Tuesday 16 July 2013

UKBA soon to be Whitemanless

Home Office press release, 27 June 2013:
Rob Whiteman leaves Home Office for new Chief Executive role

Rob Whiteman, Director General of Operational Systems Transformation, is leaving the Home Office to become Chief Executive of the Chartered Institute of Public Finance and Accountancy.

Rob Whiteman, Director General of Operational Systems Transformation, is to leave his role at the Home Office to join the Chartered Institute of Public Finance and Accountancy (CIPFA) as its new Chief Executive.
When he joined in July 2011, Mr Whiteman was chief executive of the UK Border Agency (UKBA). Eight months later in March 2012 he lost the UK Border Force, which was but is no longer part of UKBA. And a year after that in March 2013, the remainder of UKBA was split in two. Leaving Mr Whiteman with nothing to be chief executive of, any more, at least at the Home Office.

Good luck CIPFA.

How many pieces will CIPFA be broken into by March 2015?

As Theresa May, the Home Secretary, says archly in the press release:
He leaves with my very best wishes for the future and I am sure he will be a great success in his important new role at CIPFA.
And what does Mark Sedwill, the Permanent Secretary at the Home Office, have to say about the trail of destruction which is Mr Whiteman's career at UKBA? He speaks in Mandarin, of course, but you can probably manage your own translation:
Rob has made a remarkable contribution to the Home Office over the past 18 months and, on behalf of the department, I would like to thank him for his dedication and leadership.
The Home Affairs Committee routinely accuse UKBA and the Home Office of withholding information and going back on their word. It's not just the lack of accountability the Committee doesn't like. In one excruciating evidence session (15 May 2012), they also unmasked Mr Whiteman as the victim of producer capture, a common Whitehall affliction:
Q151 Chair: ... over the issue of your computer system that crashed at Lunar house. Hundreds of people were turned away, and we hear that some were in tears at the fact that the system did not work. What went wrong? Have we got compensation from the IT company? Will it happen again, and have we rearranged all the appointments?

Rob Whiteman: We contacted people over the bank holiday weekend and rearranged appointments. Around 500 appointments that were cancelled were rearranged. The issues around IT are incredibly frustrating for my staff, as well as for our customers. When I meet staff, it is a constant frustration that systems do not work all the time and that some of the resilience issues do not conform to common standards. In terms of morale and other issues, it is absolutely vital that we get to the heart of these IT problems. They are complex, yes, but-

Q152 Chair: Yes, but we do not want to go into that now. Do we know why it broke down?

Rob Whiteman: We do know why it broke down. It was an error on the network that affected the way appointments were queued from the system, and therefore they could not travel properly around the network. It was an IT failure, but, to answer your question, I have discussed this several times with the Chief Executive of the IT company that is the primary IT provider.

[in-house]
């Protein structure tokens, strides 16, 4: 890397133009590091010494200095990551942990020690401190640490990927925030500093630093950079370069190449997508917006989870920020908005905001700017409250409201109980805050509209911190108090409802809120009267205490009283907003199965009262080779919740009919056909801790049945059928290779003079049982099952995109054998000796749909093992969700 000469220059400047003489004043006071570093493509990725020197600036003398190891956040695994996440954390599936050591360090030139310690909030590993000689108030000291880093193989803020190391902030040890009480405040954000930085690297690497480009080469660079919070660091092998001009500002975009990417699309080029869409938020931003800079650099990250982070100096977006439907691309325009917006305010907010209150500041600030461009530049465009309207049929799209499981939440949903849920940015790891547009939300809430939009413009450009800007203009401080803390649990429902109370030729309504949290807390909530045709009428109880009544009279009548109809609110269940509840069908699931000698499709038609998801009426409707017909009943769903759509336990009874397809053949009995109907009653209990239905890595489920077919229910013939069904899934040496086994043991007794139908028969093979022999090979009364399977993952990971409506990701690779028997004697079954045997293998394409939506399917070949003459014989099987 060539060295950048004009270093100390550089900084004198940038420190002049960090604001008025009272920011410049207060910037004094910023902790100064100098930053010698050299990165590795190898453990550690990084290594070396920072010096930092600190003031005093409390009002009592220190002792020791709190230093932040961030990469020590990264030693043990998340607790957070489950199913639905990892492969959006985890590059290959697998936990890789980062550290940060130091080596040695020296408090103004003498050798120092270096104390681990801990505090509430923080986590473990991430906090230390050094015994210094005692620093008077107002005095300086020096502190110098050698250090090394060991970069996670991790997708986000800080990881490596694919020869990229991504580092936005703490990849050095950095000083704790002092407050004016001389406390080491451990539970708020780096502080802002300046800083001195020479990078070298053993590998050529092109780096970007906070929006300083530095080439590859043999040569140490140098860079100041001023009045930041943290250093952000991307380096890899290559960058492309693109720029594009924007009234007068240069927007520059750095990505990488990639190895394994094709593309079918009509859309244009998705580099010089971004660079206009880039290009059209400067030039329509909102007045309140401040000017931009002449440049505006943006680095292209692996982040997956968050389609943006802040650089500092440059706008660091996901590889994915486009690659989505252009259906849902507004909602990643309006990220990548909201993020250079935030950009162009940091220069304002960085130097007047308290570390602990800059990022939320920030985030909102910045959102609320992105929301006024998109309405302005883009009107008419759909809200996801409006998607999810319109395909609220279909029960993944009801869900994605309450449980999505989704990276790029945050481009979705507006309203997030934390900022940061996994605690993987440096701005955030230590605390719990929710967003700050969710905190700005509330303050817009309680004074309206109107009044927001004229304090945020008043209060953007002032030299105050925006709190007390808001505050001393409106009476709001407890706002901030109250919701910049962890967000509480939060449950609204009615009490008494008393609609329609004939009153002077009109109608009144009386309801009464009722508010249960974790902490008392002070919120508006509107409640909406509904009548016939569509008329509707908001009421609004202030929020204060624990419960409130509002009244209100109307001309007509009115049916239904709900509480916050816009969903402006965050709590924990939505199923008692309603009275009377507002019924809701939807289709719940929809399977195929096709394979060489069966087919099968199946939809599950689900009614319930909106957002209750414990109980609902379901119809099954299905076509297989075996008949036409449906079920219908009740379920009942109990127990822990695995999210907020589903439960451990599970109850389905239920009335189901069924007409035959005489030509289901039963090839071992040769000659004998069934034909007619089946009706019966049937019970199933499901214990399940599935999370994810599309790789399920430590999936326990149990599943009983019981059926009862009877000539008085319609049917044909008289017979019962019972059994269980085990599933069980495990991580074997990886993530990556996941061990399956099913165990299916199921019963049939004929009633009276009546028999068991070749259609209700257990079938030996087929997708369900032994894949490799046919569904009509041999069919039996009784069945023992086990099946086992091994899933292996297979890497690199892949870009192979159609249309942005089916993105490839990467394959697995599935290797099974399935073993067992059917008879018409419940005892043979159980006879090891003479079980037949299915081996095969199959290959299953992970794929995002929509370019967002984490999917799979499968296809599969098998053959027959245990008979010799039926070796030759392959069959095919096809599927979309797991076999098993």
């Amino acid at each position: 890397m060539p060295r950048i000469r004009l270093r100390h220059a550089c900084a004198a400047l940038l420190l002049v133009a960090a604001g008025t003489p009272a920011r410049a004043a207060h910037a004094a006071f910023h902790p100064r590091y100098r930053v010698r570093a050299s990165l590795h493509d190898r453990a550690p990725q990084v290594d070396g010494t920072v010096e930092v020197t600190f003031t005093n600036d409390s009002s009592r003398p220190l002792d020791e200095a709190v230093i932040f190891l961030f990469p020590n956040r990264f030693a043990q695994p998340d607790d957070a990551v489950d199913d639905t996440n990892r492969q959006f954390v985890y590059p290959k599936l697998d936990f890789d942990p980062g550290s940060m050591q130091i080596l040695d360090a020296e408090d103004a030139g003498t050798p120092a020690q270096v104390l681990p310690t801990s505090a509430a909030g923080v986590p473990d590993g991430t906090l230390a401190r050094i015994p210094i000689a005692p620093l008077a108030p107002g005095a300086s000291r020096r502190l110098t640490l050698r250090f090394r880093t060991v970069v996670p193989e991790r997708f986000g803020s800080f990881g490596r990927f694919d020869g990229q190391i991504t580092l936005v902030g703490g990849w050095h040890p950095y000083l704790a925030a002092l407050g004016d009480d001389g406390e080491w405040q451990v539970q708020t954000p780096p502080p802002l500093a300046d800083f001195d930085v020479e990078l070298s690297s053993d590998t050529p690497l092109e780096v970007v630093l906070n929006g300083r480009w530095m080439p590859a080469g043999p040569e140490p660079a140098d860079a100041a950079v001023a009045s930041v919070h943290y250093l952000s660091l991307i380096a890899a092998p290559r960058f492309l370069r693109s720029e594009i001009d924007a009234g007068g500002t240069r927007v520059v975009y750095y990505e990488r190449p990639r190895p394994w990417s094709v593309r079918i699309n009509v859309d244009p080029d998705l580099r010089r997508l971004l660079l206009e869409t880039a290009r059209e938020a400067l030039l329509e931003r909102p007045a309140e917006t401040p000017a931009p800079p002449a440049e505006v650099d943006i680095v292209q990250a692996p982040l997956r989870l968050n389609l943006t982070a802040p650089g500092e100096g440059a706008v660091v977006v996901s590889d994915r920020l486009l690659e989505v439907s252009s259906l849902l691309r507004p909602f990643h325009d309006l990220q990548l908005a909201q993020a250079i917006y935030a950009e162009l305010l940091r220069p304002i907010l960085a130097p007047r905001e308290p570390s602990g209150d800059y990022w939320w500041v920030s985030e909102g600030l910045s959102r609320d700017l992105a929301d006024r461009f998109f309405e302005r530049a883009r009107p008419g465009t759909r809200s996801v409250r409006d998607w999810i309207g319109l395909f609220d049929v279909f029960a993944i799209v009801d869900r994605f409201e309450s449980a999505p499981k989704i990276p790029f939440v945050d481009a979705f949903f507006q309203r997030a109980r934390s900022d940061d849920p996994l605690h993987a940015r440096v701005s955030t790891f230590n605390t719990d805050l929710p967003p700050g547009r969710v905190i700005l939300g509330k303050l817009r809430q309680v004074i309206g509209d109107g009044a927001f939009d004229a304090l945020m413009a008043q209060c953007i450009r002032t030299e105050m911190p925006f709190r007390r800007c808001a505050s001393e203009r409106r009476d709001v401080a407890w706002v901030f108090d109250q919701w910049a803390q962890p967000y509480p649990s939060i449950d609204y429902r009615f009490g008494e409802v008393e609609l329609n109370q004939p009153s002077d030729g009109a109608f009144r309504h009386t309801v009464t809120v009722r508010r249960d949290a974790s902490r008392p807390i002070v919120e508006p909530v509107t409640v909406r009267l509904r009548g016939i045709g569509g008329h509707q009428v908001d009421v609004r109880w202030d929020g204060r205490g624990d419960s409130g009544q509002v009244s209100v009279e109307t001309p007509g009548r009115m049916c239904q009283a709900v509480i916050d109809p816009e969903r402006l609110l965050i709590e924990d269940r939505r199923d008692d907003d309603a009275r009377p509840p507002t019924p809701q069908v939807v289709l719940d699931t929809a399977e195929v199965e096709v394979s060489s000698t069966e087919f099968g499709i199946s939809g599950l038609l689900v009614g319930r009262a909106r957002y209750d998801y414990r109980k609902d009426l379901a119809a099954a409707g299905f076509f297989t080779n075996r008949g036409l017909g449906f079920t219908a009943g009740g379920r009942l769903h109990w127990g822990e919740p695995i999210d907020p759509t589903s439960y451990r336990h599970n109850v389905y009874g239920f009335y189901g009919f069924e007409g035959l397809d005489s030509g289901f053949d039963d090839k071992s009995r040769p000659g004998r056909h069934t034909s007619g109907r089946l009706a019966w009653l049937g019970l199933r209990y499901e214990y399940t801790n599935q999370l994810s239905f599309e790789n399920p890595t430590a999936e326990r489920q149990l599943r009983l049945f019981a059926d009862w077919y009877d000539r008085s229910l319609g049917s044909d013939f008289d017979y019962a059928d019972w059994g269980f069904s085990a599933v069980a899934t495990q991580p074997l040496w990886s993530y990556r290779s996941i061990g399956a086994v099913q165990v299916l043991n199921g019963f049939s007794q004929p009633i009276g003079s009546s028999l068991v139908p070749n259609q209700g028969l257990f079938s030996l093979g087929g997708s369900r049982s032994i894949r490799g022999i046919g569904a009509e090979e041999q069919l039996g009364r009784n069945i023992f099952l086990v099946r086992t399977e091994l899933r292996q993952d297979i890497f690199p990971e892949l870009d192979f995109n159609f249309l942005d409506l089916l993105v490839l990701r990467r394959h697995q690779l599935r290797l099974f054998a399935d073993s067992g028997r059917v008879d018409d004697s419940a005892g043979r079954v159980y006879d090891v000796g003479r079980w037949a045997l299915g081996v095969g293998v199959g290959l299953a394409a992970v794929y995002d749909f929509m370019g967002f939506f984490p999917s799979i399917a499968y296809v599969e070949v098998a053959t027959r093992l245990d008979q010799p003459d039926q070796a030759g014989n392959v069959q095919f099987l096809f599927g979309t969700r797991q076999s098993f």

Q153 Chair: What is the company?

Rob Whiteman: I would rather not say.

Q154 Chair: I am sorry, Mr Whiteman; this is a Select Committee of the House-

Rob Whiteman: It is Atos.

Q155 Chair: There is no need to be secret with us; we will find out. It is public money. It is not coming out of your pocket. The taxpayer is paying. What is the name of the company?

Rob Whiteman: Atos.

Q156 Chair: And what was his explanation as to why it broke down?

Rob Whiteman: The reason I was reluctant, Chairman, is that we have a contract with Atos. It is trying its best to resolve the issues, but obviously we are being a demanding client and saying that performance is not good enough.

Q157 Chair: As you should be.

Rob Whiteman: I would not want to cast aspersions on the effort that it is making. It has put an additional team in to try to analyse the problem, and I receive daily and weekly reports from them. The point I would make is that in terms of UKBA improving over the next couple of years ...
Being chief executive of UKBA as was, was probably an impossible job, beyond any human being, and Mr Whiteman is just a human being.

That conclusion is a bit mundane for some. They like something more dramatic in the Guardian. Here's an extract from an open letter they published, from David Walker to Mr Whiteman:
Congratulations on finding a safe passage out of the Whitehall jungle. Senior people at the Home Office, especially those anywhere near the borders, have proved pretty expendable of late, and the Chartered Institute of Public Finance and Accountancy (Cipfa) job came at the right time. Some say those who live by the sword die by the sword. You shafted the UK Border Force's Brodie Clark on behalf of Theresa May and you, in turn, have been shafted by the new permanent secretary, Mark Sedwill, on behalf of Theresa May. She sails on, the Tory leadership in her sights, while all around good people fall to their deaths.
"All around good people fall to their deaths"? That hasn't been reported in the Guardian. Or anywhere else.

Anyway, take your pick, mundane or murderous.

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